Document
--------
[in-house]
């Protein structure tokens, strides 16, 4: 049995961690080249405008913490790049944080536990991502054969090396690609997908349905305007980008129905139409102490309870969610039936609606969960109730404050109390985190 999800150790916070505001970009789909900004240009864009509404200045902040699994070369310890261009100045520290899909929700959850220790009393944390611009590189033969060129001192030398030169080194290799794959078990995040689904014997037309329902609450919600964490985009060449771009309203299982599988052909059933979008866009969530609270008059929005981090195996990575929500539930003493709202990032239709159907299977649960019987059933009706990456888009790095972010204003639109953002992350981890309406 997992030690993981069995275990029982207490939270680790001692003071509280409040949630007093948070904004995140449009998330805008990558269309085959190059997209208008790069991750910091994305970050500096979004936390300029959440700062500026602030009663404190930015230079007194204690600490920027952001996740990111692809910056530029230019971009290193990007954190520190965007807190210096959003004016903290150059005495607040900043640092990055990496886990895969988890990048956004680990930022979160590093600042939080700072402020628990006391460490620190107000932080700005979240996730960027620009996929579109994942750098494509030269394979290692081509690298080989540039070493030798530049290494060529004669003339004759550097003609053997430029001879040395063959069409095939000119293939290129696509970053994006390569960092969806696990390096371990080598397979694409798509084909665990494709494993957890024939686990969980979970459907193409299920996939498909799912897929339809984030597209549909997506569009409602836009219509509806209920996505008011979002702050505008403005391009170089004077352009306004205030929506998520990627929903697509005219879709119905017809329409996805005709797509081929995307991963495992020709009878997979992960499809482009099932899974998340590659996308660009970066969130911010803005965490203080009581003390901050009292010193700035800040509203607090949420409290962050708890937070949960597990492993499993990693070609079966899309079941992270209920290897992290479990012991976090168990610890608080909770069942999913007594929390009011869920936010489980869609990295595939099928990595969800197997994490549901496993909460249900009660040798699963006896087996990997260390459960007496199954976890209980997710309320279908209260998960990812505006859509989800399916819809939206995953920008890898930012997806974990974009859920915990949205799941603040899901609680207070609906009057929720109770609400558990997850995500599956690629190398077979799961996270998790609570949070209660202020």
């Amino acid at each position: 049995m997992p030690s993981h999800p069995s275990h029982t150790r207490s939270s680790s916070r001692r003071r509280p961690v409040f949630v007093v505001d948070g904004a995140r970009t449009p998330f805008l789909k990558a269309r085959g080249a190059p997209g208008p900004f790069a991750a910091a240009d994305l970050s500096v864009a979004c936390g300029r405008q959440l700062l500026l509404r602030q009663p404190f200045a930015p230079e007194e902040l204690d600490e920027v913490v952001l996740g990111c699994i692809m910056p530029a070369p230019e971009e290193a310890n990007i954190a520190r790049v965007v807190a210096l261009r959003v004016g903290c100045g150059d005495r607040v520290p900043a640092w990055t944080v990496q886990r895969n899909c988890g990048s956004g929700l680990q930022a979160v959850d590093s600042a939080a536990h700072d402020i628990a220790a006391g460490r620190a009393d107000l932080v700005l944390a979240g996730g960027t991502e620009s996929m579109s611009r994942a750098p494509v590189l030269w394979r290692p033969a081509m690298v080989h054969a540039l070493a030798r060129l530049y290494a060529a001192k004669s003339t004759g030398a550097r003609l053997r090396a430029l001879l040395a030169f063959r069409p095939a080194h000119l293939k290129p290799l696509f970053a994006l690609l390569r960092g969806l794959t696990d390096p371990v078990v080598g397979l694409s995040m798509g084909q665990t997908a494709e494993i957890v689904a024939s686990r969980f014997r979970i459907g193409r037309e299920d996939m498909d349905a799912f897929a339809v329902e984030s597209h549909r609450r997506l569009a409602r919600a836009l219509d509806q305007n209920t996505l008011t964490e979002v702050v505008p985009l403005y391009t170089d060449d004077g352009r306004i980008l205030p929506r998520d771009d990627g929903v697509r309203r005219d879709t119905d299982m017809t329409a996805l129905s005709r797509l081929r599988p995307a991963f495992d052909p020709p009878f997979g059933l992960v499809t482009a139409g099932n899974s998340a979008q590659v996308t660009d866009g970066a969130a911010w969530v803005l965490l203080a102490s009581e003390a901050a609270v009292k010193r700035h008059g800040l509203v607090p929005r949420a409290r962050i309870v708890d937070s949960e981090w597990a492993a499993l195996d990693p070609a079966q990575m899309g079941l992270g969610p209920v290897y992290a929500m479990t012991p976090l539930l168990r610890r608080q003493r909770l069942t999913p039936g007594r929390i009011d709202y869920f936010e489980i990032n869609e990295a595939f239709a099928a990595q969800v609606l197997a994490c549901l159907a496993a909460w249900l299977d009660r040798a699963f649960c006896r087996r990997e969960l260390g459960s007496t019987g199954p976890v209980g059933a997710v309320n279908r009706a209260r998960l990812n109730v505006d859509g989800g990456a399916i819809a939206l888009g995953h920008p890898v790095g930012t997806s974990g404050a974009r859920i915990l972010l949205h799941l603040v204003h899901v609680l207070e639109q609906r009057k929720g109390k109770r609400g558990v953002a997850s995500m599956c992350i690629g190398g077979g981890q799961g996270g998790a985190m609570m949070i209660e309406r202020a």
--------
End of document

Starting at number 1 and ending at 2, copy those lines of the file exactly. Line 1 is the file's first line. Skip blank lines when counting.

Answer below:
[in-house]
């Protein structure tokens, strides 16, 4: 049995961690080249405008913490790049944080536990991502054969090396690609997908349905305007980008129905139409102490309870969610039936609606969960109730404050109390985190 999800150790916070505001970009789909900004240009864009509404200045902040699994070369310890261009100045520290899909929700959850220790009393944390611009590189033969060129001192030398030169080194290799794959078990995040689904014997037309329902609450919600964490985009060449771009309203299982599988052909059933979008866009969530609270008059929005981090195996990575929500539930003493709202990032239709159907299977649960019987059933009706990456888009790095972010204003639109953002992350981890309406 997992030690993981069995275990029982207490939270680790001692003071509280409040949630007093948070904004995140449009998330805008990558269309085959190059997209208008790069991750910091994305970050500096979004936390300029959440700062500026602030009663404190930015230079007194204690600490920027952001996740990111692809910056530029230019971009290193990007954190520190965007807190210096959003004016903290150059005495607040900043640092990055990496886990895969988890990048956004680990930022979160590093600042939080700072402020628990006391460490620190107000932080700005979240996730960027620009996929579109994942750098494509030269394979290692081509690298080989540039070493030798530049290494060529004669003339004759550097003609053997430029001879040395063959069409095939000119293939290129696509970053994006390569960092969806696990390096371990080598397979694409798509084909665990494709494993957890024939686990969980979970459907193409299920996939498909799912897929339809984030597209549909997506569009409602836009219509509806209920996505008011979002702050505008403005391009170089004077352009306004205030929506998520990627929903697509005219879709119905017809329409996805005709797509081929995307991963495992020709009878997979992960499809482009099932899974998340590659996308660009970066969130911010803005965490203080009581003390901050009292010193700035800040509203607090949420409290962050708890937070949960597990492993499993990693070609079966899309079941992270209920290897992290479990012991976090168990610890608080909770069942999913007594929390009011869920936010489980869609990295595939099928990595969800197997994490549901496993909460249900009660040798699963006896087996990997260390459960007496199954976890209980997710309320279908209260998960990812505006859509989800399916819809939206995953920008890898930012997806974990974009859920915990949205799941603040899901609680207070609906009057929720109770609400558990997850995500599956690629190398077979799961996270998790609570949070209660202020």